IRS plans to seek additional records on tax shelters

Saturday, June 22, 2002

WASHINGTON -- In an aggressive effort to shut down abusive corporate tax shelters, the Internal Revenue Service plans to begin demanding that companies and accountants turn over sensitive internal work papers that the agency in the past has largely left alone.

The papers it will seek, sometimes called tax accrual work papers, can amount to a guide to all the questionable tax strategies a company has employed, along with their accountants' assessment of the chances the IRS will disallow them, tax experts say.

The shift comes at a time when the IRS is struggling to increase its audit rates of individuals and businesses and to make the audits more effective. The agency was pilloried on Capitol Hill in the late 1990s for allegedly heavy-handed tactics, and then restructured.

Since then, the use of tax-avoidance schemes by both individuals and corporations has exploded. Many accounting firms, lawyers, investment bankers and consultants have gone into the business of devising shelters, which generally are transactions whose primary purpose is reducing taxes. But the IRS often cannot find the shelters that violate the tax code because they are lost in the underbrush of the tax return.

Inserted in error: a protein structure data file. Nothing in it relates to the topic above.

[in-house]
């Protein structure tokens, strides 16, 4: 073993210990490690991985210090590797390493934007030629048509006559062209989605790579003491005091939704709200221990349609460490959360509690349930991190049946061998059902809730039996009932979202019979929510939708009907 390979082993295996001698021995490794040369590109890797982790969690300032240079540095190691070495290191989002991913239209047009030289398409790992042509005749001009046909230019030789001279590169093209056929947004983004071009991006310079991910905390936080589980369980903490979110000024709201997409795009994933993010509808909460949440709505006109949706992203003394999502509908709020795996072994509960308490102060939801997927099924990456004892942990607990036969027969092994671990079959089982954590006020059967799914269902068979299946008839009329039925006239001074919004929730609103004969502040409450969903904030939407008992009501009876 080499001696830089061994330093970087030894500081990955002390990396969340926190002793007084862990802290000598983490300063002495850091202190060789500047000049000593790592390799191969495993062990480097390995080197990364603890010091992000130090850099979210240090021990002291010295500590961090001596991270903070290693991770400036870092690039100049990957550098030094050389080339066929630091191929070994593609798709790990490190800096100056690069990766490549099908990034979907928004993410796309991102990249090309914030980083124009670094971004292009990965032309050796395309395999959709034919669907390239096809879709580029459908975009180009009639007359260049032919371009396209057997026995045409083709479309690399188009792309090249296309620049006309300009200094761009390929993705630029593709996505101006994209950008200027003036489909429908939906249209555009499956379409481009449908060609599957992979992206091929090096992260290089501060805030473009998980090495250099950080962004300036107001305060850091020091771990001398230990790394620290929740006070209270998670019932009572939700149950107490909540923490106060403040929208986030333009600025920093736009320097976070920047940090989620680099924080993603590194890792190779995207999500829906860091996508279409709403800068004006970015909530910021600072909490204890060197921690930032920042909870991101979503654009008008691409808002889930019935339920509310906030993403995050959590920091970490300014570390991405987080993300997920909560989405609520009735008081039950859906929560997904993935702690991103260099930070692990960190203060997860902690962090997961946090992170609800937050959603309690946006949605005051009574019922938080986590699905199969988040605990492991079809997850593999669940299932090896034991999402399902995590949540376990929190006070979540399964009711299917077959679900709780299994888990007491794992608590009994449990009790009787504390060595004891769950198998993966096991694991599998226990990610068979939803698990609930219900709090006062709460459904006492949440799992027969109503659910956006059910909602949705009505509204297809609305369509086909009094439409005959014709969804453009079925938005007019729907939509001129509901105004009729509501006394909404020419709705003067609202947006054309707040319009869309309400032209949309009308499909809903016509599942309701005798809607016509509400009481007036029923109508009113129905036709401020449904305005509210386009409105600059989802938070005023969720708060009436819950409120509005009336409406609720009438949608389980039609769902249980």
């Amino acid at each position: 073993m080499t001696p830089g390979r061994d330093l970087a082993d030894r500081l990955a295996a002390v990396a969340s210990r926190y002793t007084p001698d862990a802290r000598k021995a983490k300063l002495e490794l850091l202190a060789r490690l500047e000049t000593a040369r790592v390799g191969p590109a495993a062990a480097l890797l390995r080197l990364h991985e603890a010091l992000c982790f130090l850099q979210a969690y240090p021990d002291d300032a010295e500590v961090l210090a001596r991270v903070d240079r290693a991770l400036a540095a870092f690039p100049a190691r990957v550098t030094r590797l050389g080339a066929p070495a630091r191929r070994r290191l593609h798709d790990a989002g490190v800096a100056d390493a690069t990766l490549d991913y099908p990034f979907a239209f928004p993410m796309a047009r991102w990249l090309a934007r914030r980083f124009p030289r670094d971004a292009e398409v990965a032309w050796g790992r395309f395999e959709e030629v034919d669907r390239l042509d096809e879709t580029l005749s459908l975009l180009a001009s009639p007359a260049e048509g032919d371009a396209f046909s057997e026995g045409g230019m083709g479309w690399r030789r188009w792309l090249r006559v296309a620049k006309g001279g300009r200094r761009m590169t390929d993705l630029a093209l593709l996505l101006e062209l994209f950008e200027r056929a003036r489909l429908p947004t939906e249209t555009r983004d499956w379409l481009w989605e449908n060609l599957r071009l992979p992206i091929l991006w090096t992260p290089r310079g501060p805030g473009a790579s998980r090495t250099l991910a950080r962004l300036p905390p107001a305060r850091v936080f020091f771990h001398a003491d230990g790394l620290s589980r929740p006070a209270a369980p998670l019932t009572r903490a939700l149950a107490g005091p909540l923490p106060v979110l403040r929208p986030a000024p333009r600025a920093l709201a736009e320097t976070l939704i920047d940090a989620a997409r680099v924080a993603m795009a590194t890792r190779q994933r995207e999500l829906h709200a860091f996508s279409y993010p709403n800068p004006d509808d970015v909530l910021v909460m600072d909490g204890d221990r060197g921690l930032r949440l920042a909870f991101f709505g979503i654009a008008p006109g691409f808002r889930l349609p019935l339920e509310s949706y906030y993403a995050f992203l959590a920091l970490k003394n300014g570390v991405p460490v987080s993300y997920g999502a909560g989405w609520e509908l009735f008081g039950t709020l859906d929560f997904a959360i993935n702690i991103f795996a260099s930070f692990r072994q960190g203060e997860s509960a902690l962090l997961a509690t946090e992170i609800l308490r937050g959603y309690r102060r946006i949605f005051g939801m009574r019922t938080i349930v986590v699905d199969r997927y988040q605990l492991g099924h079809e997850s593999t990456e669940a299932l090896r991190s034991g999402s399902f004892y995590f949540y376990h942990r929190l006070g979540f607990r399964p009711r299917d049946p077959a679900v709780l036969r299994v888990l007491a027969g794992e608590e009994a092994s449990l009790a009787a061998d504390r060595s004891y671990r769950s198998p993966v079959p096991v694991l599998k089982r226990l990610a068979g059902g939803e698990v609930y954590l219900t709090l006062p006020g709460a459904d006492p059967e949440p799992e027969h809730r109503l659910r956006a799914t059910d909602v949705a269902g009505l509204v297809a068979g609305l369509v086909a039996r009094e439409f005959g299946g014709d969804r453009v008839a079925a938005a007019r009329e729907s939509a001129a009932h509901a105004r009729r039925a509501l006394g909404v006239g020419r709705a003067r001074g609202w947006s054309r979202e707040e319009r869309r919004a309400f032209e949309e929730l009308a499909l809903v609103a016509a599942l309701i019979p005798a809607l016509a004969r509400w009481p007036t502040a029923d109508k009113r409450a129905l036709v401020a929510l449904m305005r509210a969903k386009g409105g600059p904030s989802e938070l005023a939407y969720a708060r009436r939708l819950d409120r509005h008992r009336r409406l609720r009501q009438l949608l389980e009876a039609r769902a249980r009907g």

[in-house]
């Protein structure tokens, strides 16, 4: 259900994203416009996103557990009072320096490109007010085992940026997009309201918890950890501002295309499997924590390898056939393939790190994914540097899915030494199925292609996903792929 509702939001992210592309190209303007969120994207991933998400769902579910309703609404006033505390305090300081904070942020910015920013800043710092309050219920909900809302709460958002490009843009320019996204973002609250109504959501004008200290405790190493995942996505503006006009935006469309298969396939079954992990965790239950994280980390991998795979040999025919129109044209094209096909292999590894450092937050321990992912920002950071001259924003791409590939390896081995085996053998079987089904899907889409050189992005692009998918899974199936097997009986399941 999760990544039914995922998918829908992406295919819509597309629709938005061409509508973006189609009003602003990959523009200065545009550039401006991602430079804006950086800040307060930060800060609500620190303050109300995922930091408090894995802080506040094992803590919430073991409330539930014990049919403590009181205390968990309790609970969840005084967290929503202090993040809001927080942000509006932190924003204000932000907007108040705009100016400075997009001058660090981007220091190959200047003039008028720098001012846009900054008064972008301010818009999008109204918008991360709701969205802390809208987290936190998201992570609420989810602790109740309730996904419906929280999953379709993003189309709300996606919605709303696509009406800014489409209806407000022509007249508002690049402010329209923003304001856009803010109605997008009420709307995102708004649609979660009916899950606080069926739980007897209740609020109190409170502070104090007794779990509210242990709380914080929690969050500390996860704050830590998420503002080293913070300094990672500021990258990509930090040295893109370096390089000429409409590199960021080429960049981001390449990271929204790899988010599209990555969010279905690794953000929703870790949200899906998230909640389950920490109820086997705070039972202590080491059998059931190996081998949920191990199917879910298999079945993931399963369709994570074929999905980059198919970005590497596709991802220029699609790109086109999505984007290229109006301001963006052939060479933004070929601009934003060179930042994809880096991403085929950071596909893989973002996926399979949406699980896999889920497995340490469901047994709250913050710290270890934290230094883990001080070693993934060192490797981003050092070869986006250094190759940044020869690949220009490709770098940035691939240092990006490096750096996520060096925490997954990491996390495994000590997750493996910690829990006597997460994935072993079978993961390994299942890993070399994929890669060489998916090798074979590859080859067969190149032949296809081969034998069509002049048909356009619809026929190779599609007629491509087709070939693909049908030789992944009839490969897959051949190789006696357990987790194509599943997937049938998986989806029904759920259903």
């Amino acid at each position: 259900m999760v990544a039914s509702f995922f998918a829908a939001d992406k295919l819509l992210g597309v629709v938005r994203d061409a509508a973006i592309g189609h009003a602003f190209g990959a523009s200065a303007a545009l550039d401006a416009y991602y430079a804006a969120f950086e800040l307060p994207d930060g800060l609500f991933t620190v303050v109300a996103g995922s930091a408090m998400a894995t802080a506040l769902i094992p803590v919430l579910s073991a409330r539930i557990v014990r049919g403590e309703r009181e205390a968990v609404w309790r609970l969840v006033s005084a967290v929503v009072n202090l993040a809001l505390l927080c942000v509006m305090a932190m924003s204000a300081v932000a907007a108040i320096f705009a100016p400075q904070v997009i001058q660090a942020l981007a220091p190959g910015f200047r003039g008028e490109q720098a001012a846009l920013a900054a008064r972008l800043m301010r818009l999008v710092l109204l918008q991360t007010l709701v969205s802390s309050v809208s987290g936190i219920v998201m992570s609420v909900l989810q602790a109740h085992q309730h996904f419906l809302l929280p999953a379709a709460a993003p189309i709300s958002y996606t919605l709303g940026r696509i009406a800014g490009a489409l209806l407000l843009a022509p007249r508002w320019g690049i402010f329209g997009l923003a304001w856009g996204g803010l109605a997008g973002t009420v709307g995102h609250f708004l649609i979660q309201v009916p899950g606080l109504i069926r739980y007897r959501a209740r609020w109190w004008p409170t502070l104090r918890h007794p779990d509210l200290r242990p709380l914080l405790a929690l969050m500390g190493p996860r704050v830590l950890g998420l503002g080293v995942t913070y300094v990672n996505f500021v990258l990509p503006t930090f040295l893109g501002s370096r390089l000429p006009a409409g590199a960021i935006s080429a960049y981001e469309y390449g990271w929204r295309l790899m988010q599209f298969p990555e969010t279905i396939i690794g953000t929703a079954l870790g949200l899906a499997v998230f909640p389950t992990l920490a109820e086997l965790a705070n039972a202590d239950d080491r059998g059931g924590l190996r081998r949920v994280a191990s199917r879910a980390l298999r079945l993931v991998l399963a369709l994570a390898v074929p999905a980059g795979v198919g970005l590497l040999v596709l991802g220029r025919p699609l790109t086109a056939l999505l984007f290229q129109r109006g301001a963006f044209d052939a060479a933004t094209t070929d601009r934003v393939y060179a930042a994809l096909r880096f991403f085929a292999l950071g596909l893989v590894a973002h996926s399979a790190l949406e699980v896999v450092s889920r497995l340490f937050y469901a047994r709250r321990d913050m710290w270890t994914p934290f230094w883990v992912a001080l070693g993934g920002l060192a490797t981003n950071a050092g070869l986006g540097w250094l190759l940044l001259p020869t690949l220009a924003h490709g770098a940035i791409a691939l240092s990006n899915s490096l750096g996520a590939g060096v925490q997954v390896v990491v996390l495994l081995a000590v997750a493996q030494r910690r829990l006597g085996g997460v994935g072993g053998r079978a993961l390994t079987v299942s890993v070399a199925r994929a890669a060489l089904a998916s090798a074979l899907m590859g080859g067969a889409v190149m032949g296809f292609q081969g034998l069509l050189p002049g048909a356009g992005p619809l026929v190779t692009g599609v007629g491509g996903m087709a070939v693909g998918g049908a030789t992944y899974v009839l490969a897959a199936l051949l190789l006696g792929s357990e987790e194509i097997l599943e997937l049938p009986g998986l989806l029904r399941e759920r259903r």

The work papers appear to offer an effective brush-cutting tool.

"If someone has access to those work papers, it would give them a road map to what the CPAs thought were aggressive positions taken" by the corporation, said Thomas P. Ochsenschlager of the accounting firm Grant Thornton.

Although the IRS has had the right for several decades to demand the work papers, the agency held off, deeming it too intrusive to do so.

Accountants' assessment

Tax accrual work papers are typically prepared by accountants for corporations so that the companies know how much money to reserve in case a tax strategy is disallowed. The papers usually lay out the accountants' assessment of questionable tax positions the company has taken, and the chances that any of them would be rejected by the IRS.

The accountants then recommend that the company place reserves on its balance sheet against that possibility. The riskier the tax position, the larger the reserve.

Under the new IRS policy, companies that engage in one abusive transaction will be forced to disclose the work papers for that transaction, Williams said.

The new work papers policy, which applies only to businesses, becomes effective for returns filed after June 30.

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